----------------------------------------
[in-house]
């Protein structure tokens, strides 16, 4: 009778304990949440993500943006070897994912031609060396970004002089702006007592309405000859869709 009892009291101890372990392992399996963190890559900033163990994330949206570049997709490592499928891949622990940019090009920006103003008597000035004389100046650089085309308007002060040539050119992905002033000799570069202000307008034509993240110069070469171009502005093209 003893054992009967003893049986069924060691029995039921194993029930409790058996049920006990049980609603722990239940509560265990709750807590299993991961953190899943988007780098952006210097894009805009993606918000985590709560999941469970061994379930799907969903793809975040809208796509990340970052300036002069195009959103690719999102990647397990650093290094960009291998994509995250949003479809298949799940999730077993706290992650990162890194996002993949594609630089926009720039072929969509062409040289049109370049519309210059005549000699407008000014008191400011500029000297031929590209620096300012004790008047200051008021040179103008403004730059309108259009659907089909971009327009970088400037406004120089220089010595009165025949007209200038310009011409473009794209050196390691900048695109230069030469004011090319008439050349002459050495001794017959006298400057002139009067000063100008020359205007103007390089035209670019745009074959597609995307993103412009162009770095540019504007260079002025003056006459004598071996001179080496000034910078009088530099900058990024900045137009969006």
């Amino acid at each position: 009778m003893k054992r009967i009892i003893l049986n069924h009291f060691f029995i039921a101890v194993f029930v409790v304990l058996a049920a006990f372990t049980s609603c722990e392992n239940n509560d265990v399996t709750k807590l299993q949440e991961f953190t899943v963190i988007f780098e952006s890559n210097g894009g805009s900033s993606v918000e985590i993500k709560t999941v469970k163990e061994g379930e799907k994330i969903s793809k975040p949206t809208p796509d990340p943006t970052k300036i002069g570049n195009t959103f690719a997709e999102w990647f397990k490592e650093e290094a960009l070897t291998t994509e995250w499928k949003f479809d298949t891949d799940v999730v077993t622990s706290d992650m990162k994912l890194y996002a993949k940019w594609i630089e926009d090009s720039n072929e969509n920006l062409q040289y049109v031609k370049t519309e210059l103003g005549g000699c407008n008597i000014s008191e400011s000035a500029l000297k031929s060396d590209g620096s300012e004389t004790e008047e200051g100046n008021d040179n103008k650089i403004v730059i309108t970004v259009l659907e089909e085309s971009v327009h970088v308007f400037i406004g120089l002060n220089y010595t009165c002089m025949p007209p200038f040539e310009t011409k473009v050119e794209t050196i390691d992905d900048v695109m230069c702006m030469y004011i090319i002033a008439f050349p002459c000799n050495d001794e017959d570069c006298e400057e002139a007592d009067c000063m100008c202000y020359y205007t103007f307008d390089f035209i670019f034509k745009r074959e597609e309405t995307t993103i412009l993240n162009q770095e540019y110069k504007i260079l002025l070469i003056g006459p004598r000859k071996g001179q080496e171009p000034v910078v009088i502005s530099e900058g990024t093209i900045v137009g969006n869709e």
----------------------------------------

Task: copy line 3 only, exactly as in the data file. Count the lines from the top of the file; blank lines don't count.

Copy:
């Amino acid at each position: 009778m003893k054992r009967i009892i003893l049986n069924h009291f060691f029995i039921a101890v194993f029930v409790v304990l058996a049920a006990f372990t049980s609603c722990e392992n239940n509560d265990v399996t709750k807590l299993q949440e991961f953190t899943v963190i988007f780098e952006s890559n210097g894009g805009s900033s993606v918000e985590i993500k709560t999941v469970k163990e061994g379930e799907k994330i969903s793809k975040p949206t809208p796509d990340p943006t970052k300036i002069g570049n195009t959103f690719a997709e999102w990647f397990k490592e650093e290094a960009l070897t291998t994509e995250w499928k949003f479809d298949t891949d799940v999730v077993t622990s706290d992650m990162k994912l890194y996002a993949k940019w594609i630089e926009d090009s720039n072929e969509n920006l062409q040289y049109v031609k370049t519309e210059l103003g005549g000699c407008n008597i000014s008191e400011s000035a500029l000297k031929s060396d590209g620096s300012e004389t004790e008047e200051g100046n008021d040179n103008k650089i403004v730059i309108t970004v259009l659907e089909e085309s971009v327009h970088v308007f400037i406004g120089l002060n220089y010595t009165c002089m025949p007209p200038f040539e310009t011409k473009v050119e794209t050196i390691d992905d900048v695109m230069c702006m030469y004011i090319i002033a008439f050349p002459c000799n050495d001794e017959d570069c006298e400057e002139a007592d009067c000063m100008c202000y020359y205007t103007f307008d390089f035209i670019f034509k745009r074959e597609e309405t995307t993103i412009l993240n162009q770095e540019y110069k504007i260079l002025l070469i003056g006459p004598r000859k071996g001179q080496e171009p000034v910078v009088i502005s530099e900058g990024t093209i900045v137009g969006n869709e």